The market continues to rally, with the S&P 500 closing out the day at 1520.33. That is higher than I expected this market to go; back on December 16 I indicated that a move back above 1430/1440 was unlikely, but, if the market managed to keep rallying above 1474 then expect further price appreciation. It is now clear that stocks had more buying interest than I anticipated. While this wave higher has been tradable, for anything beyond short-term trading I still remain pessimistic on this market on a longer-term basis. Short-term though there could be a bit more room to go–actually about 60 to 80 points on the upside for the S&P 500. The chart below shows why.
Figure 1. S&P 500 Monthly Chart – Broadening Range (click to enlarge)
Right now, the most important technical pattern is this long-term broadening triangle or range the S&P 500 has been making since 2000. This is relevant to both short and long-term traders as the index nears the upper threshold of this pattern. In 2007 the S&P 500 made a high at 1576.09, and now that we are nearing that mark, I expect it to act like a magnet. If the index surpasses it, then a move up to 1600 is likely.
A further rally above 1600 is likely unsustainable for any length of time. Volume has continually declined since the 2007 high. There just isn’t enough interest to keep pushing this market up.
I will play devil advocates though (against myself) and admit that there is something that bothers me about my view of declining volume being a drag on the market. Obviously the market can move up on declining volume…it has since 2009! And I believe this has occurred because stocks are in “stronger hands.”
When the general public in mass is interested in buying stocks (and they haven’t been for the last few years), those are the most fragile times for the markets since individual investors are often quick to panic and they speculate on margin, leaving them exposed and forced to dump shares if the market turns against them. So with that in mind, on a theoretical level I almost want to see a surge higher in the index accompanied by a surge higher in volume. To me that would be final nail in the coffin–to put it bluntly–as the general public almost always picks the wrong time to buy stocks.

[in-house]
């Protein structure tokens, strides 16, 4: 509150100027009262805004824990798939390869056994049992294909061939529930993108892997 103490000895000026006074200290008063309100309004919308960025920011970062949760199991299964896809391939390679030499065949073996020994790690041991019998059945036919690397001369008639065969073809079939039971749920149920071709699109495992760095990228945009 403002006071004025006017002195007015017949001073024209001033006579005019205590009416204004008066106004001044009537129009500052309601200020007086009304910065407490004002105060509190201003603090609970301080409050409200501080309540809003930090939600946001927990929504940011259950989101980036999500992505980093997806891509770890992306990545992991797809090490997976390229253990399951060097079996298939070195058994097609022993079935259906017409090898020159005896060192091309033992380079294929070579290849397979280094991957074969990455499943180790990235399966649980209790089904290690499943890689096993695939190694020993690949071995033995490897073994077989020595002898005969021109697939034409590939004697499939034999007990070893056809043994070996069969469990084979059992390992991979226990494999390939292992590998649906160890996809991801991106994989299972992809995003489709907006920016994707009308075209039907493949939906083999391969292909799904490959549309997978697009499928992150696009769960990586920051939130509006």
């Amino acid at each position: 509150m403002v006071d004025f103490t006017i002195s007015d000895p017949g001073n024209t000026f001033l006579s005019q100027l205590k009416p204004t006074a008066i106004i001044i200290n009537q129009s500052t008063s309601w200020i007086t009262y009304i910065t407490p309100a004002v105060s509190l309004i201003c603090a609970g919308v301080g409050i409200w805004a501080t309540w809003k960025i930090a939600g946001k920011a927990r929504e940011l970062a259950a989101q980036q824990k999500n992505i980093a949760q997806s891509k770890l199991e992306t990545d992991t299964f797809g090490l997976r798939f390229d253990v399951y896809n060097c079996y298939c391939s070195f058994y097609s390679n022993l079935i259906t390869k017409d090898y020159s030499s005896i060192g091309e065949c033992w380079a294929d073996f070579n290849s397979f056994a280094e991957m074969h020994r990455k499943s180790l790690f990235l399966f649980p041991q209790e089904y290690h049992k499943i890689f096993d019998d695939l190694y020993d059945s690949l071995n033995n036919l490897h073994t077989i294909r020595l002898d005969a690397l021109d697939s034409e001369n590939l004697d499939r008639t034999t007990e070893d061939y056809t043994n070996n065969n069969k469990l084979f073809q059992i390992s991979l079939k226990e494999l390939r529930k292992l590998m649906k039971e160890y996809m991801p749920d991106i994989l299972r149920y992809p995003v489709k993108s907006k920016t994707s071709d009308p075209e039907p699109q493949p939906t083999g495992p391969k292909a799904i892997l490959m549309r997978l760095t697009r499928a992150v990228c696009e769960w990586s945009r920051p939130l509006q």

So with that said, volume is not always the best or most reliable indicator, and is definitely not a timely indicator. Therefore, the primary focus is the broadening range and the major resistance it provides in relatively close proximity to the current price.
If the price doesn’t make it to between 1576 and 1600, then look out below. A drop below 1340 to me would indicate we are in for a much larger slide. Below 1260, and it is highly likely we go well below 1000.
If we rally aggressively above 1600 I would consider that a long-term bullish breakout and would need to adjust my outlook and strategy going forward.
Short-term, the S&P 500 could have another 60 to 80 points left in the rally. Long-term though I am looking to take short position between 1550 and 1600 if a reversal signal develops (not before).
While these are my views, it is not a recommendation for you to buy or sell. Please consider your personal situation when making investment decisions, as this is not personal investment advice.
Cory Mitchell, CMT
Several months ago I was introduced to a piece of financial research software…and I have been using it ever since.
It’s called TradeMiner, and basically it allows me to quickly and easily see any trends or tendencies in stocks, currencies and futures.
Simply put, it helps find historical market patterns and cycles that have repeated on a consistent basis over the last 5, 10, or even 25 years or more. Combining the power of this research with my own technical trading methods has been a powerful combination.
Easy to use, this software generates loads of trade ideas and can basically be used in conjunction with, or in addition to, any trading system or strategy.
TradeMiner has three versions, Stocks, Futures & Forex So there’s something for everyone: